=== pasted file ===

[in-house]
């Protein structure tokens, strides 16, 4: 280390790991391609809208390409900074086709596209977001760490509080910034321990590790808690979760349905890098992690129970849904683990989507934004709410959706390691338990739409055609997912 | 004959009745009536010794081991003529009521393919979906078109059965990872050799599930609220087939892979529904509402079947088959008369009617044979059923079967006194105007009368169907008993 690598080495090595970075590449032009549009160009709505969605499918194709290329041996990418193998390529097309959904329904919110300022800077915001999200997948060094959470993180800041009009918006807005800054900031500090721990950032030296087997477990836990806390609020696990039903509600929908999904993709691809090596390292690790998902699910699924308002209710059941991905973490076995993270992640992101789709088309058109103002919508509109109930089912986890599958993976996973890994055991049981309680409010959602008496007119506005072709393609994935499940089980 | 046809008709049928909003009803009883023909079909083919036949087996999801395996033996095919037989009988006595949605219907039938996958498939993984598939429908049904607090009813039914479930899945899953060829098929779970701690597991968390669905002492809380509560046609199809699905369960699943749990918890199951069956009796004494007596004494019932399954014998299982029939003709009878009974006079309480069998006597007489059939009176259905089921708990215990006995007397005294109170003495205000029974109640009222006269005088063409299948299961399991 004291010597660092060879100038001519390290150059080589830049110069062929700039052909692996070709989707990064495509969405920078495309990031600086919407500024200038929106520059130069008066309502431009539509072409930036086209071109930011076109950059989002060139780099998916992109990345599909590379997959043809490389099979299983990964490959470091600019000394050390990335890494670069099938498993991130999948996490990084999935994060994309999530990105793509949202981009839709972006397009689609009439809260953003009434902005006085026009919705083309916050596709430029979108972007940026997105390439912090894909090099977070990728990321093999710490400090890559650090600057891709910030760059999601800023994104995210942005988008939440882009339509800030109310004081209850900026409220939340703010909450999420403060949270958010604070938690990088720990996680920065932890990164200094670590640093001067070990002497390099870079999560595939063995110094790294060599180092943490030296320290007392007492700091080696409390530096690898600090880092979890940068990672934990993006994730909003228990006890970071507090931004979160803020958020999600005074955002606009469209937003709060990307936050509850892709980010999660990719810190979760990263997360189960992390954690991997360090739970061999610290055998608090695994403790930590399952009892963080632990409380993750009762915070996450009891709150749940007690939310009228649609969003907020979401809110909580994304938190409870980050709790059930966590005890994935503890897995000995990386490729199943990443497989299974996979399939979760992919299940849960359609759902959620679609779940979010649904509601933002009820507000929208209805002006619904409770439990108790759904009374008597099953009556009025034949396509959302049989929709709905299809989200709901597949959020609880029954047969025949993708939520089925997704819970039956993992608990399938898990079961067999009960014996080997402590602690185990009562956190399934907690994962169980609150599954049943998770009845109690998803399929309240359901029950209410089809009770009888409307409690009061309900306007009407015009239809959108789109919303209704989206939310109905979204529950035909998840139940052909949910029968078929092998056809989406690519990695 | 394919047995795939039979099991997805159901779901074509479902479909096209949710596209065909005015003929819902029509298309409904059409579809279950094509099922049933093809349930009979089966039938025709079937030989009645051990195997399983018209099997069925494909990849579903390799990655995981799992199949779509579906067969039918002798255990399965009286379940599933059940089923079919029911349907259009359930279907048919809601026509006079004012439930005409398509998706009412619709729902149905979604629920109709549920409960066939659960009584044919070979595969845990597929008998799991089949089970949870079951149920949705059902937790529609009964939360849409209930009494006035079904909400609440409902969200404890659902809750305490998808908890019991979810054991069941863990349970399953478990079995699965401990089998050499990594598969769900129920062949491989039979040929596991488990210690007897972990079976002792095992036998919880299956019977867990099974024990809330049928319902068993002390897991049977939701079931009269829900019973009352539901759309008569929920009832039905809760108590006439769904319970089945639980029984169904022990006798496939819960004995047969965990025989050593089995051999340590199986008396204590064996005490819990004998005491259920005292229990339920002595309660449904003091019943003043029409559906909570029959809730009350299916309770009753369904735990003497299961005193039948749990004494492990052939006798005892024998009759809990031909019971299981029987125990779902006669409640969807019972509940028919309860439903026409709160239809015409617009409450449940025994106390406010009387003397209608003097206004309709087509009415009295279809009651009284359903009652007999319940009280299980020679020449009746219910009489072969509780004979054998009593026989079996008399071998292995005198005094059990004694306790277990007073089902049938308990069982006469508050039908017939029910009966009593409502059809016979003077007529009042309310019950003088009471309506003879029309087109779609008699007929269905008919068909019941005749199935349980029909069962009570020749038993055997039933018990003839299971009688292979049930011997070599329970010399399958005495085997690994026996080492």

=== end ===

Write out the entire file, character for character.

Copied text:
[in-house]
């Protein structure tokens, strides 16, 4: 280390790991391609809208390409900074086709596209977001760490509080910034321990590790808690979760349905890098992690129970849904683990989507934004709410959706390691338990739409055609997912 | 004959009745009536010794081991003529009521393919979906078109059965990872050799599930609220087939892979529904509402079947088959008369009617044979059923079967006194105007009368169907008993 690598080495090595970075590449032009549009160009709505969605499918194709290329041996990418193998390529097309959904329904919110300022800077915001999200997948060094959470993180800041009009918006807005800054900031500090721990950032030296087997477990836990806390609020696990039903509600929908999904993709691809090596390292690790998902699910699924308002209710059941991905973490076995993270992640992101789709088309058109103002919508509109109930089912986890599958993976996973890994055991049981309680409010959602008496007119506005072709393609994935499940089980 | 046809008709049928909003009803009883023909079909083919036949087996999801395996033996095919037989009988006595949605219907039938996958498939993984598939429908049904607090009813039914479930899945899953060829098929779970701690597991968390669905002492809380509560046609199809699905369960699943749990918890199951069956009796004494007596004494019932399954014998299982029939003709009878009974006079309480069998006597007489059939009176259905089921708990215990006995007397005294109170003495205000029974109640009222006269005088063409299948299961399991 004291010597660092060879100038001519390290150059080589830049110069062929700039052909692996070709989707990064495509969405920078495309990031600086919407500024200038929106520059130069008066309502431009539509072409930036086209071109930011076109950059989002060139780099998916992109990345599909590379997959043809490389099979299983990964490959470091600019000394050390990335890494670069099938498993991130999948996490990084999935994060994309999530990105793509949202981009839709972006397009689609009439809260953003009434902005006085026009919705083309916050596709430029979108972007940026997105390439912090894909090099977070990728990321093999710490400090890559650090600057891709910030760059999601800023994104995210942005988008939440882009339509800030109310004081209850900026409220939340703010909450999420403060949270958010604070938690990088720990996680920065932890990164200094670590640093001067070990002497390099870079999560595939063995110094790294060599180092943490030296320290007392007492700091080696409390530096690898600090880092979890940068990672934990993006994730909003228990006890970071507090931004979160803020958020999600005074955002606009469209937003709060990307936050509850892709980010999660990719810190979760990263997360189960992390954690991997360090739970061999610290055998608090695994403790930590399952009892963080632990409380993750009762915070996450009891709150749940007690939310009228649609969003907020979401809110909580994304938190409870980050709790059930966590005890994935503890897995000995990386490729199943990443497989299974996979399939979760992919299940849960359609759902959620679609779940979010649904509601933002009820507000929208209805002006619904409770439990108790759904009374008597099953009556009025034949396509959302049989929709709905299809989200709901597949959020609880029954047969025949993708939520089925997704819970039956993992608990399938898990079961067999009960014996080997402590602690185990009562956190399934907690994962169980609150599954049943998770009845109690998803399929309240359901029950209410089809009770009888409307409690009061309900306007009407015009239809959108789109919303209704989206939310109905979204529950035909998840139940052909949910029968078929092998056809989406690519990695 | 394919047995795939039979099991997805159901779901074509479902479909096209949710596209065909005015003929819902029509298309409904059409579809279950094509099922049933093809349930009979089966039938025709079937030989009645051990195997399983018209099997069925494909990849579903390799990655995981799992199949779509579906067969039918002798255990399965009286379940599933059940089923079919029911349907259009359930279907048919809601026509006079004012439930005409398509998706009412619709729902149905979604629920109709549920409960066939659960009584044919070979595969845990597929008998799991089949089970949870079951149920949705059902937790529609009964939360849409209930009494006035079904909400609440409902969200404890659902809750305490998808908890019991979810054991069941863990349970399953478990079995699965401990089998050499990594598969769900129920062949491989039979040929596991488990210690007897972990079976002792095992036998919880299956019977867990099974024990809330049928319902068993002390897991049977939701079931009269829900019973009352539901759309008569929920009832039905809760108590006439769904319970089945639980029984169904022990006798496939819960004995047969965990025989050593089995051999340590199986008396204590064996005490819990004998005491259920005292229990339920002595309660449904003091019943003043029409559906909570029959809730009350299916309770009753369904735990003497299961005193039948749990004494492990052939006798005892024998009759809990031909019971299981029987125990779902006669409640969807019972509940028919309860439903026409709160239809015409617009409450449940025994106390406010009387003397209608003097206004309709087509009415009295279809009651009284359903009652007999319940009280299980020679020449009746219910009489072969509780004979054998009593026989079996008399071998292995005198005094059990004694306790277990007073089902049938308990069982006469508050039908017939029910009966009593409502059809016979003077007529009042309310019950003088009471309506003879029309087109779609008699007929269905008919068909019941005749199935349980029909069962009570020749038993055997039933018990003839299971009688292979049930011997070599329970010399399958005495085997690994026996080492």